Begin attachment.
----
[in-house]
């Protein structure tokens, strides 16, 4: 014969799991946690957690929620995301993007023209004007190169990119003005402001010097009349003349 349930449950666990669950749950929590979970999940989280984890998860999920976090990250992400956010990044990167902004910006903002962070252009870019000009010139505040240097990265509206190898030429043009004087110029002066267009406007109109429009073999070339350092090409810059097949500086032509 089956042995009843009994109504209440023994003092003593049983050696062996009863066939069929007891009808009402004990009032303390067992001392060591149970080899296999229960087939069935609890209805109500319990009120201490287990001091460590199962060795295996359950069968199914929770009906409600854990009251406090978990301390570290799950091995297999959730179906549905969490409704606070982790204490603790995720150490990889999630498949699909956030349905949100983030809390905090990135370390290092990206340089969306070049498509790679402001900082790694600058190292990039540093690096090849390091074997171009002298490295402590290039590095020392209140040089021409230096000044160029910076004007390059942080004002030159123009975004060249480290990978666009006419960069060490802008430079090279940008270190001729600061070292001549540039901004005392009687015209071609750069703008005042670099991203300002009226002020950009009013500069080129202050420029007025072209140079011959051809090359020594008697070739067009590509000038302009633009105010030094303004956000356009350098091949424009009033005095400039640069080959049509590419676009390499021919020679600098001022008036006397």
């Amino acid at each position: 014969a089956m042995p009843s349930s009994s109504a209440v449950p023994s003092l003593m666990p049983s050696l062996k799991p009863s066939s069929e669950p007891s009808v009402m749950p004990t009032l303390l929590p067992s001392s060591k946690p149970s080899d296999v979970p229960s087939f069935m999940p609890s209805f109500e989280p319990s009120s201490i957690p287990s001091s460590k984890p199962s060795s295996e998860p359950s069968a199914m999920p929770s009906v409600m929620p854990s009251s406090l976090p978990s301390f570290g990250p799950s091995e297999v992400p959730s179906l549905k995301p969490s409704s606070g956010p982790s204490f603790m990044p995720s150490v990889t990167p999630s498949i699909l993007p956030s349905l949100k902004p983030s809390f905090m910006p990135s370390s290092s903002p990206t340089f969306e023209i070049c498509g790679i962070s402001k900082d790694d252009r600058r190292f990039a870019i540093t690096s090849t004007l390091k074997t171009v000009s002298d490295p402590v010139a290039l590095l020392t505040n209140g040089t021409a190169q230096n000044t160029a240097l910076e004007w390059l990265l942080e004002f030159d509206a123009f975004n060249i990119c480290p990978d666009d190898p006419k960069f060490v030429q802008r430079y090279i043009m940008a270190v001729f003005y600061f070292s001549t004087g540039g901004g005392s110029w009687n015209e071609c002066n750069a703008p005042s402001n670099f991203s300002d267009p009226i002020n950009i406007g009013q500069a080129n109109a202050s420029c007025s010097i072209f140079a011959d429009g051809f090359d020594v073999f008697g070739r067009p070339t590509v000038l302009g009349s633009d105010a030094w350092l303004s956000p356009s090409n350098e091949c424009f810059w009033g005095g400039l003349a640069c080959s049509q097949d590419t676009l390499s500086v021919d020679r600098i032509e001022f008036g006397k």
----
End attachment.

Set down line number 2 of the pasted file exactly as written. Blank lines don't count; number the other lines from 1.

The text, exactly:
């Protein structure tokens, strides 16, 4: 014969799991946690957690929620995301993007023209004007190169990119003005402001010097009349003349 349930449950666990669950749950929590979970999940989280984890998860999920976090990250992400956010990044990167902004910006903002962070252009870019000009010139505040240097990265509206190898030429043009004087110029002066267009406007109109429009073999070339350092090409810059097949500086032509 089956042995009843009994109504209440023994003092003593049983050696062996009863066939069929007891009808009402004990009032303390067992001392060591149970080899296999229960087939069935609890209805109500319990009120201490287990001091460590199962060795295996359950069968199914929770009906409600854990009251406090978990301390570290799950091995297999959730179906549905969490409704606070982790204490603790995720150490990889999630498949699909956030349905949100983030809390905090990135370390290092990206340089969306070049498509790679402001900082790694600058190292990039540093690096090849390091074997171009002298490295402590290039590095020392209140040089021409230096000044160029910076004007390059942080004002030159123009975004060249480290990978666009006419960069060490802008430079090279940008270190001729600061070292001549540039901004005392009687015209071609750069703008005042670099991203300002009226002020950009009013500069080129202050420029007025072209140079011959051809090359020594008697070739067009590509000038302009633009105010030094303004956000356009350098091949424009009033005095400039640069080959049509590419676009390499021919020679600098001022008036006397």